Discounted cash flow
Excel spreadsheet uses Free cash flows to estimate stock's Fair Value and measure the sensibility of WACC and Perpetual growth

In finance, discounted cash flow (DCF) analysis is a method of valuing a project, company, or asset using the concepts of the time value of money. All future cash flows are estimated and discounted to give their present values (PVs) — the sum of all future cash flows, both incoming and outgoing, is the net present value (NPV), which is taken as the value or price of the cash flows in question.

Using DCF analysis to compute the NPV takes as input cash flows and a discount rate and gives as output a price; the opposite process — taking cash flows and a price and inferring a discount rate, is called the yield.

Discounted cash flow analysis is widely used in investment finance, real estate development, and corporate financial management.


Discount rate

The most widely used method of discounting is exponential discounting, which values future cash flows as "how much money would have to be invested currently, at a given rate of return, to yield the cash flow in future." Other methods of discounting, such as hyperbolic discounting, are studied in academia and said to reflect intuitive decision-making, but are not generally used in industry.

The discount rate used is generally the appropriate Weighted average cost of capital (WACC), that reflects the risk of the cashflows. The discount rate reflects two things:

  1. The time value of money (risk-free rate) – according to the theory of time preference, investors would rather have cash immediately than having to wait and must therefore be compensated by paying for the delay.
  2. A risk premium – reflects the extra return investors demand because they want to be compensated for the risk that the cash flow might not materialize after all.

An alternative to including the risk in the discount rate is to use the risk free rate, but multiply the future cash flows by the estimated probability that they will occur (the success rate). This method, widely used in drug development, is referred to as rNPV (risk-adjusted NPV), and similar methods are used to incorporate credit risk in the probability model of CDS valuation.

Oxera (2011) [1] reviews the selection of a discount rate suitable for the assessment of new and emerging energy technologies.


Discounted cash flow calculations have been used in some form since money was first lent at interest in ancient times. As a method of asset valuation it has often been opposed to accounting book value, which is based on the amount paid for the asset. Following the stock market crash of 1929, discounted cash flow analysis gained popularity as a valuation method for stocks. Irving Fisher in his 1930 book "The Theory of Interest" and John Burr Williams's 1938 text 'The Theory of Investment Value' first formally expressed the DCF method in modern economic terms.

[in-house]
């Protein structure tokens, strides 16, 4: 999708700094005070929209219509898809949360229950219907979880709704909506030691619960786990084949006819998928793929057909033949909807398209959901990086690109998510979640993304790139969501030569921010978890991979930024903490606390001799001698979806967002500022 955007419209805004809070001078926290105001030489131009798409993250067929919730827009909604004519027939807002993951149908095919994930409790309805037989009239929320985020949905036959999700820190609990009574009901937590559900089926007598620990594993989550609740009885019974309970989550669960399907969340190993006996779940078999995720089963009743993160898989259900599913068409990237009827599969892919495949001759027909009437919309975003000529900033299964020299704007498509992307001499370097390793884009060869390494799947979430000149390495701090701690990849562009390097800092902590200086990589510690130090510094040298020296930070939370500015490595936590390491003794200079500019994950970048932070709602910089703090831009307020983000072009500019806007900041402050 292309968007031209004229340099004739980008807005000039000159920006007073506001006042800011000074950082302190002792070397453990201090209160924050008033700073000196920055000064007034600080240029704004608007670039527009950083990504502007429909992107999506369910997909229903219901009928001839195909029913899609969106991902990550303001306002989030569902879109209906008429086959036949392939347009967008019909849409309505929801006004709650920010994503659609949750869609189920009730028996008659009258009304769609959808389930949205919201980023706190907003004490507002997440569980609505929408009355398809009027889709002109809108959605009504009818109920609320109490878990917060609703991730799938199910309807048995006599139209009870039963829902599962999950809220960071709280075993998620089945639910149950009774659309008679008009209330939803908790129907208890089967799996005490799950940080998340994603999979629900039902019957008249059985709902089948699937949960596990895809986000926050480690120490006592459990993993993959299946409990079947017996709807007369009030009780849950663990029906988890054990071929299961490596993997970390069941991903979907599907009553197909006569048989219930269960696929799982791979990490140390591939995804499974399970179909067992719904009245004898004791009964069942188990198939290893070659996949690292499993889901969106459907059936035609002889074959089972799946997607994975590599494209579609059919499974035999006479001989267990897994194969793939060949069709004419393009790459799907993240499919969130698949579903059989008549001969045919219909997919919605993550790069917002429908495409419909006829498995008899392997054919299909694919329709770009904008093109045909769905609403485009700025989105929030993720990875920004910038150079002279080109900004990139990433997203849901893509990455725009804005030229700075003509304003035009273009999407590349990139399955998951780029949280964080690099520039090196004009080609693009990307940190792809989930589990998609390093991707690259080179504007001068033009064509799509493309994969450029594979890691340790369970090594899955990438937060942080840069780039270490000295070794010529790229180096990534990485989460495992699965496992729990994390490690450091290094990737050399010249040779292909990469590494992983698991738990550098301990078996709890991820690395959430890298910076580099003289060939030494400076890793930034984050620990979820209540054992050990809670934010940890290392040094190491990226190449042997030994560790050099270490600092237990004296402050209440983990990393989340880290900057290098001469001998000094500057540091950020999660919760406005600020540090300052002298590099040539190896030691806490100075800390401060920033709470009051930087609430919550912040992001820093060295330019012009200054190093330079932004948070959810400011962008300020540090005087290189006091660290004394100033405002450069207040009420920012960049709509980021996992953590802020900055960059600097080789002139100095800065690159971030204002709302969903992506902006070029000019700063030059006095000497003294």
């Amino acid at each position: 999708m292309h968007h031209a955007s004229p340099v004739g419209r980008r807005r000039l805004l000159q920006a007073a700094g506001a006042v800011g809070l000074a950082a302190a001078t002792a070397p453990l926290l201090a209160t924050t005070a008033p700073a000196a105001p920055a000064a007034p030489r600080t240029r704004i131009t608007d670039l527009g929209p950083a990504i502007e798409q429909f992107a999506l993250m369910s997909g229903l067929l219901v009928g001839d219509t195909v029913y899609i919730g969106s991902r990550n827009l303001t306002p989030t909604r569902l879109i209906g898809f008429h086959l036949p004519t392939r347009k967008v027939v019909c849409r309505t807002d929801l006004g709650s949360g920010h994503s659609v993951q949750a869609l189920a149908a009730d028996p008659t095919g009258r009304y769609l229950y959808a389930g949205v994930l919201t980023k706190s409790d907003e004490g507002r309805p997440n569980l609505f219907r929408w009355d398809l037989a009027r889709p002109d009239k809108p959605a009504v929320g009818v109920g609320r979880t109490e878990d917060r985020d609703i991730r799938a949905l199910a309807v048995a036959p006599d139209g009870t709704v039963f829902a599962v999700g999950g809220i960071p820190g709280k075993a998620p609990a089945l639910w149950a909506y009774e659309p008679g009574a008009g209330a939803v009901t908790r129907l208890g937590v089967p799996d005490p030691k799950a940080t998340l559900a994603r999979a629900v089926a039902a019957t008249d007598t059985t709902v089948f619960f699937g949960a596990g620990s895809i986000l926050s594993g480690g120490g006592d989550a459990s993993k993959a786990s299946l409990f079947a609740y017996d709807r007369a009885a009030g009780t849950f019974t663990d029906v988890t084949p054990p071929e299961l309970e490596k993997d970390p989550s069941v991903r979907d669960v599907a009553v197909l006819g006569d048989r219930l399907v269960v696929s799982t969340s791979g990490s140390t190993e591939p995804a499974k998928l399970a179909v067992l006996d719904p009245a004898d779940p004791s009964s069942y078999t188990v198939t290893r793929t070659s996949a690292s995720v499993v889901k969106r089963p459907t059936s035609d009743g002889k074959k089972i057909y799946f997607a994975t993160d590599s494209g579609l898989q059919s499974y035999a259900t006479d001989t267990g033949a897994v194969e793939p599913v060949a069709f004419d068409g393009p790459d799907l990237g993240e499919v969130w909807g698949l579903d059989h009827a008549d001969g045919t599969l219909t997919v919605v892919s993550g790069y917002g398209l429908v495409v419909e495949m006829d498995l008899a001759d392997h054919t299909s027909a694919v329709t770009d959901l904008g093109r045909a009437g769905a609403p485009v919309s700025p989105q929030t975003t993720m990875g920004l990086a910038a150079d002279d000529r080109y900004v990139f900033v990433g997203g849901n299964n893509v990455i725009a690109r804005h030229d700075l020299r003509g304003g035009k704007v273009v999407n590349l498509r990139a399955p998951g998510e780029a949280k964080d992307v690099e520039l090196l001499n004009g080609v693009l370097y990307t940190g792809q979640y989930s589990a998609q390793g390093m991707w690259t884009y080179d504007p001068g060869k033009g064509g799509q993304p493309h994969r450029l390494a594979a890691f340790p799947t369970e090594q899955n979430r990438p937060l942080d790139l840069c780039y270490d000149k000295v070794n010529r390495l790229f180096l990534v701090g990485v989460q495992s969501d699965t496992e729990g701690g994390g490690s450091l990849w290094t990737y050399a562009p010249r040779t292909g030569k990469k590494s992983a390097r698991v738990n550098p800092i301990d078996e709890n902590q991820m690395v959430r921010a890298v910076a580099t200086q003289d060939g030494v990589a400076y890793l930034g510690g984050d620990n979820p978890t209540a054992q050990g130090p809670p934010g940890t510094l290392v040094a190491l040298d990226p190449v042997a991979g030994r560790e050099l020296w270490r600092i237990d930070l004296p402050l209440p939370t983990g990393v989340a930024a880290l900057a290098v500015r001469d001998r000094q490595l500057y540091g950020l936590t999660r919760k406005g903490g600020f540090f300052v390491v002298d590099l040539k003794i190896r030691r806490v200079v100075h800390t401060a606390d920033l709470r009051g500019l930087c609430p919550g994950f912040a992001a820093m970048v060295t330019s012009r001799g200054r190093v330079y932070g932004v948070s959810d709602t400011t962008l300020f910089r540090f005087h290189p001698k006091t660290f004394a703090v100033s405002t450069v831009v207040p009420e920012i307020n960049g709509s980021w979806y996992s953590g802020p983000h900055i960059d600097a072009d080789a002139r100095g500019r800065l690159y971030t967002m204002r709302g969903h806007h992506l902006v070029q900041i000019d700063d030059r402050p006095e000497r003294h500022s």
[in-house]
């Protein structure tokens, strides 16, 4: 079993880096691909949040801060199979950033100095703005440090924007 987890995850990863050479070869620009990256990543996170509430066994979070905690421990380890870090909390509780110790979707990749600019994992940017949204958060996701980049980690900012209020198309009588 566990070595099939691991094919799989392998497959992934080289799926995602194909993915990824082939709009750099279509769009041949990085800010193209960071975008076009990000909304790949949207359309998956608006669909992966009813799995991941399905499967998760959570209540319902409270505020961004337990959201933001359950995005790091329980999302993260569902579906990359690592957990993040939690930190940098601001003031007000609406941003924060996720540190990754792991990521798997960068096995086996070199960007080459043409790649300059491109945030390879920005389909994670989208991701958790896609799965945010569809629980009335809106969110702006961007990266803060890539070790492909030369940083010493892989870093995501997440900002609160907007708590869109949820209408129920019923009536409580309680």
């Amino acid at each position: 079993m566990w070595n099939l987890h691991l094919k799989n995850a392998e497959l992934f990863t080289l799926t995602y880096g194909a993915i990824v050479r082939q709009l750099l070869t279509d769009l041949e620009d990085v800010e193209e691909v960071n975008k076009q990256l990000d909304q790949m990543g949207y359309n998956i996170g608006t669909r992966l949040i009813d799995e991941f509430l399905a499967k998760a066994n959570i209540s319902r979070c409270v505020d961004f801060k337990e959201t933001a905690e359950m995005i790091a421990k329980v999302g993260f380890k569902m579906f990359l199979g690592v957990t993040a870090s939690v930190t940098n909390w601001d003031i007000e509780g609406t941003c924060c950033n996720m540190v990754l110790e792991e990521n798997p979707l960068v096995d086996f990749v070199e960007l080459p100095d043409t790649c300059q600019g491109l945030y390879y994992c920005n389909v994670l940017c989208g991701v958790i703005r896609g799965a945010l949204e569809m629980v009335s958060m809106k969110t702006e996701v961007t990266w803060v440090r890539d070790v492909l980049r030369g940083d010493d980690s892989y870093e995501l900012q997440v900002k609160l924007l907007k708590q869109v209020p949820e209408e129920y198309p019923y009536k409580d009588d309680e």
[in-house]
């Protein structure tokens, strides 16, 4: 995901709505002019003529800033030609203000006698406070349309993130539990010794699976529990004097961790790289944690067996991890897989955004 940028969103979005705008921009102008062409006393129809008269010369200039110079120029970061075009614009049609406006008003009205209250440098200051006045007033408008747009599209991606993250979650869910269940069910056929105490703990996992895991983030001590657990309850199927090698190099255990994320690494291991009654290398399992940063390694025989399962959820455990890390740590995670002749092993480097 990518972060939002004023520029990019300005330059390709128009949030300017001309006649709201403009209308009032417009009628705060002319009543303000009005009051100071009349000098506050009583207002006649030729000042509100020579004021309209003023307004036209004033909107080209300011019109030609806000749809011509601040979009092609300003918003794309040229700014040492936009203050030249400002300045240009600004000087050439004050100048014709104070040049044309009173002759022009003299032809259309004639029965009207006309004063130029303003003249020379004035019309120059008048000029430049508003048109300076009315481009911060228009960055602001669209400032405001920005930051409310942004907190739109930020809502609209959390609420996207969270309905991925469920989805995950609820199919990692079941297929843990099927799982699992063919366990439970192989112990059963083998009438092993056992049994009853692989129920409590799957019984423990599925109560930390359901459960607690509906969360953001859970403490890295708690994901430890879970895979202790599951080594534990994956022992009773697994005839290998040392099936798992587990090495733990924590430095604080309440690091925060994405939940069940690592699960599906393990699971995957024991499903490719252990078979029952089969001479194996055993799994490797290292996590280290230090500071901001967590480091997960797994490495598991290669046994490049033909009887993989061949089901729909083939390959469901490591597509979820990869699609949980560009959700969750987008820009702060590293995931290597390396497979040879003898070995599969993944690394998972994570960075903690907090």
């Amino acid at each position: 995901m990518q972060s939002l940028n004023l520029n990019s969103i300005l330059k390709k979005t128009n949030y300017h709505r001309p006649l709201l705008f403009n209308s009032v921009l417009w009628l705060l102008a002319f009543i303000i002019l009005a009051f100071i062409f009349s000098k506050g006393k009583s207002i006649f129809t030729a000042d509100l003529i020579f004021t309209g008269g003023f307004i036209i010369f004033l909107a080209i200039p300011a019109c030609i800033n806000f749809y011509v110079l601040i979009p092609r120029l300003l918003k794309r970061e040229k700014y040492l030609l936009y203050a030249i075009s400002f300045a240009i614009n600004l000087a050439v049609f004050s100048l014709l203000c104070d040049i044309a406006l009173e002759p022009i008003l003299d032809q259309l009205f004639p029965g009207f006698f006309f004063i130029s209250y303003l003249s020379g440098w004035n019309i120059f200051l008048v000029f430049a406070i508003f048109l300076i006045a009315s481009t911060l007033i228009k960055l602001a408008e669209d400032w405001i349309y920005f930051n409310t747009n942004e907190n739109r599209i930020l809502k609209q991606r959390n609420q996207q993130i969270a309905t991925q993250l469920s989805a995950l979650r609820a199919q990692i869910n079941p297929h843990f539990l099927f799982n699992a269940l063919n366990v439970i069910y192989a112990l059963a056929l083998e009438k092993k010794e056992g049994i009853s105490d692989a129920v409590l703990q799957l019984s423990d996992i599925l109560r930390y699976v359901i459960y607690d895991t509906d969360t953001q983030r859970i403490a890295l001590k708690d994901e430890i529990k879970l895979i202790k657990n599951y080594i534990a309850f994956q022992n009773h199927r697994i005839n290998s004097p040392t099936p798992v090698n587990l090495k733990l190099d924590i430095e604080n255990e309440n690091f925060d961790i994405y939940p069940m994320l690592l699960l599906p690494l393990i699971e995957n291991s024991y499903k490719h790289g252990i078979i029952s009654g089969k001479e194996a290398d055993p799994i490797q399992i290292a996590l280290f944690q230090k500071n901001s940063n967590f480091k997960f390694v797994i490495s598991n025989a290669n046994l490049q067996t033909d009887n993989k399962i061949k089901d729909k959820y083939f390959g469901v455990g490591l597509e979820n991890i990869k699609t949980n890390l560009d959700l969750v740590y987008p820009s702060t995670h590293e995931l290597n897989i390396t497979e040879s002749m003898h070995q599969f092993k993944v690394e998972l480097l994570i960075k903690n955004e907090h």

Discrete cash flows

The discounted cash flow formula is derived from the future value formula for calculating the time value of money and compounding returns.

FV = DPV \cdot (1+i)^n

Thus the discounted present value (for one cash flow in one future period) is expressed as:

DPV =  \frac{FV}{(1+i)^n} = {FV} {(1-d)^n}


  • DPV is the discounted present value of the future cash flow (FV), or FV adjusted for the delay in receipt;
  • FV is the nominal value of a cash flow amount in a future period;
  • i is the interest rate, which reflects the cost of tying up capital and may also allow for the risk that the payment may not be received in full;
  • d is the discount rate, which is i/(1+i), i.e. the interest rate expressed as a deduction at the beginning of the year instead of an addition at the end of the year;
  • n is the time in years before the future cash flow occurs.

Where multiple cash flows in multiple time periods are discounted, it is necessary to sum them as follows:

DPV = \sum_{t=0}^{N} \frac{FV_t}{(1+i)^{t}}

for each future cash flow (FV) at any time period (t) in years from the present time, summed over all time periods. The sum can then be used as a net present value figure. If the amount to be paid at time 0 (now) for all the future cash flows is known, then that amount can be substituted for DPV and the equation can be solved for i, that is the internal rate of return.

All the above assumes that the interest rate remains constant throughout the whole period.

Continuous cash flows

For continuous cash flows, the summation in the above formula is replaced by an integration:

DPV= \int_0^T  FV(t) \, e^{-\lambda t} dt \,,

where FV(t) is now the rate of cash flow, and λ = log(1+i).

Example DCF

To show how discounted cash flow analysis is performed, consider the following simplified example.

  • John Doe buys a house for $100,000. Three years later, he expects to be able to sell this house for $150,000.